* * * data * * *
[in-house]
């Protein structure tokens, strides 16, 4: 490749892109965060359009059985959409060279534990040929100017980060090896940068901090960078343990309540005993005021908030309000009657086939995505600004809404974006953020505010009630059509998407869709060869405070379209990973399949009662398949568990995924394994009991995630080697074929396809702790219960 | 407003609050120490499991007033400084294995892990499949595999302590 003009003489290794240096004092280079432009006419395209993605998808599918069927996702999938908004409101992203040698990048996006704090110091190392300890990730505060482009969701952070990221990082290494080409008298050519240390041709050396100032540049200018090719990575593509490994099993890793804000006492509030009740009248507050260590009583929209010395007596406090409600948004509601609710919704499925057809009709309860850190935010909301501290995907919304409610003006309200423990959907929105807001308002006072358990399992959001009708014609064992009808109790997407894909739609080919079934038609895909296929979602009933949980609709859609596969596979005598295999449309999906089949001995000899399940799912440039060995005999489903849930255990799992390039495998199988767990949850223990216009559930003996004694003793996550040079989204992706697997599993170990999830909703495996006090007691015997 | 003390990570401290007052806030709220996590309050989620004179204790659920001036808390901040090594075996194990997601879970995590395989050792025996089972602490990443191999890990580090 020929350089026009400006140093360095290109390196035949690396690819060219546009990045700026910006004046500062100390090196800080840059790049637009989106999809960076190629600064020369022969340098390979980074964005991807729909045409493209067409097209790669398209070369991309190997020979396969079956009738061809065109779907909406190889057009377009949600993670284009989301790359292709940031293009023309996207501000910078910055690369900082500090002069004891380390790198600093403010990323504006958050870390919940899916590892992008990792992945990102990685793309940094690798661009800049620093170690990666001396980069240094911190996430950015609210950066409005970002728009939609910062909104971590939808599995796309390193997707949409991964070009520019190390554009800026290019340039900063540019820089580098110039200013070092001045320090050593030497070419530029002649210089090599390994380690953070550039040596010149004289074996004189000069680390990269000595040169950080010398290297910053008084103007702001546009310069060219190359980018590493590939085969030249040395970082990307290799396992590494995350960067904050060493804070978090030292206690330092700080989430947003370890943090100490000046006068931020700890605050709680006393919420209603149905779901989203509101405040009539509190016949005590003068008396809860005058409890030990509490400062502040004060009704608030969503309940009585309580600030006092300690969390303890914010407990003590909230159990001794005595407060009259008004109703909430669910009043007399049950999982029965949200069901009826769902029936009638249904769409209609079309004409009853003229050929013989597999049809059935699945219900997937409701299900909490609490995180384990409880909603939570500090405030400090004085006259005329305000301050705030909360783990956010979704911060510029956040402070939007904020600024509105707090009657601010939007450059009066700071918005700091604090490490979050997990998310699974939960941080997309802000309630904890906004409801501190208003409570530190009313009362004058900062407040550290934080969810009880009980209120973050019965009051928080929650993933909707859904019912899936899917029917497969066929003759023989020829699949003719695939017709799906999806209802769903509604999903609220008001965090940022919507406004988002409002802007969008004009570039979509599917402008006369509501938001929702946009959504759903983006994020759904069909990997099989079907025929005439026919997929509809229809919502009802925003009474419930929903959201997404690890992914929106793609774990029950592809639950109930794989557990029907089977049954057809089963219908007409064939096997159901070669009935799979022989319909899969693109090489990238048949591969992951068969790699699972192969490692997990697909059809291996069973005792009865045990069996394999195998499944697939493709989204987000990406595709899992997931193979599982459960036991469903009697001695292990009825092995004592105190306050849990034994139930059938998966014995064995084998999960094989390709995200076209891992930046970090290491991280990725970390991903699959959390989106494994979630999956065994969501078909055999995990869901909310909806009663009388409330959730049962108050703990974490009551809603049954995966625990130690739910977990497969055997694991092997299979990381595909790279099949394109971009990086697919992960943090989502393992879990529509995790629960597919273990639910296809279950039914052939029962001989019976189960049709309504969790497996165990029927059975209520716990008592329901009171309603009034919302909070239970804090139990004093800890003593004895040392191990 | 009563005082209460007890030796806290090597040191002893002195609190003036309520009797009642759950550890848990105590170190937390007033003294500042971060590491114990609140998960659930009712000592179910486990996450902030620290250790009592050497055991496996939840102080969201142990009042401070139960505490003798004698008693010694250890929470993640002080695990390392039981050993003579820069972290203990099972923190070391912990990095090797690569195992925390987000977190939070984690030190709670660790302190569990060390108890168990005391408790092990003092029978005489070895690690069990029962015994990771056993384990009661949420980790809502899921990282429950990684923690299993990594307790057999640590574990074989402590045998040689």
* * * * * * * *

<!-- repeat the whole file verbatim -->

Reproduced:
[in-house]
């Protein structure tokens, strides 16, 4: 490749892109965060359009059985959409060279534990040929100017980060090896940068901090960078343990309540005993005021908030309000009657086939995505600004809404974006953020505010009630059509998407869709060869405070379209990973399949009662398949568990995924394994009991995630080697074929396809702790219960 | 407003609050120490499991007033400084294995892990499949595999302590 003009003489290794240096004092280079432009006419395209993605998808599918069927996702999938908004409101992203040698990048996006704090110091190392300890990730505060482009969701952070990221990082290494080409008298050519240390041709050396100032540049200018090719990575593509490994099993890793804000006492509030009740009248507050260590009583929209010395007596406090409600948004509601609710919704499925057809009709309860850190935010909301501290995907919304409610003006309200423990959907929105807001308002006072358990399992959001009708014609064992009808109790997407894909739609080919079934038609895909296929979602009933949980609709859609596969596979005598295999449309999906089949001995000899399940799912440039060995005999489903849930255990799992390039495998199988767990949850223990216009559930003996004694003793996550040079989204992706697997599993170990999830909703495996006090007691015997 | 003390990570401290007052806030709220996590309050989620004179204790659920001036808390901040090594075996194990997601879970995590395989050792025996089972602490990443191999890990580090 020929350089026009400006140093360095290109390196035949690396690819060219546009990045700026910006004046500062100390090196800080840059790049637009989106999809960076190629600064020369022969340098390979980074964005991807729909045409493209067409097209790669398209070369991309190997020979396969079956009738061809065109779907909406190889057009377009949600993670284009989301790359292709940031293009023309996207501000910078910055690369900082500090002069004891380390790198600093403010990323504006958050870390919940899916590892992008990792992945990102990685793309940094690798661009800049620093170690990666001396980069240094911190996430950015609210950066409005970002728009939609910062909104971590939808599995796309390193997707949409991964070009520019190390554009800026290019340039900063540019820089580098110039200013070092001045320090050593030497070419530029002649210089090599390994380690953070550039040596010149004289074996004189000069680390990269000595040169950080010398290297910053008084103007702001546009310069060219190359980018590493590939085969030249040395970082990307290799396992590494995350960067904050060493804070978090030292206690330092700080989430947003370890943090100490000046006068931020700890605050709680006393919420209603149905779901989203509101405040009539509190016949005590003068008396809860005058409890030990509490400062502040004060009704608030969503309940009585309580600030006092300690969390303890914010407990003590909230159990001794005595407060009259008004109703909430669910009043007399049950999982029965949200069901009826769902029936009638249904769409209609079309004409009853003229050929013989597999049809059935699945219900997937409701299900909490609490995180384990409880909603939570500090405030400090004085006259005329305000301050705030909360783990956010979704911060510029956040402070939007904020600024509105707090009657601010939007450059009066700071918005700091604090490490979050997990998310699974939960941080997309802000309630904890906004409801501190208003409570530190009313009362004058900062407040550290934080969810009880009980209120973050019965009051928080929650993933909707859904019912899936899917029917497969066929003759023989020829699949003719695939017709799906999806209802769903509604999903609220008001965090940022919507406004988002409002802007969008004009570039979509599917402008006369509501938001929702946009959504759903983006994020759904069909990997099989079907025929005439026919997929509809229809919502009802925003009474419930929903959201997404690890992914929106793609774990029950592809639950109930794989557990029907089977049954057809089963219908007409064939096997159901070669009935799979022989319909899969693109090489990238048949591969992951068969790699699972192969490692997990697909059809291996069973005792009865045990069996394999195998499944697939493709989204987000990406595709899992997931193979599982459960036991469903009697001695292990009825092995004592105190306050849990034994139930059938998966014995064995084998999960094989390709995200076209891992930046970090290491991280990725970390991903699959959390989106494994979630999956065994969501078909055999995990869901909310909806009663009388409330959730049962108050703990974490009551809603049954995966625990130690739910977990497969055997694991092997299979990381595909790279099949394109971009990086697919992960943090989502393992879990529509995790629960597919273990639910296809279950039914052939029962001989019976189960049709309504969790497996165990029927059975209520716990008592329901009171309603009034919302909070239970804090139990004093800890003593004895040392191990 | 009563005082209460007890030796806290090597040191002893002195609190003036309520009797009642759950550890848990105590170190937390007033003294500042971060590491114990609140998960659930009712000592179910486990996450902030620290250790009592050497055991496996939840102080969201142990009042401070139960505490003798004698008693010694250890929470993640002080695990390392039981050993003579820069972290203990099972923190070391912990990095090797690569195992925390987000977190939070984690030190709670660790302190569990060390108890168990005391408790092990003092029978005489070895690690069990029962015994990771056993384990009661949420980790809502899921990282429950990684923690299993990594307790057999640590574990074989402590045998040689």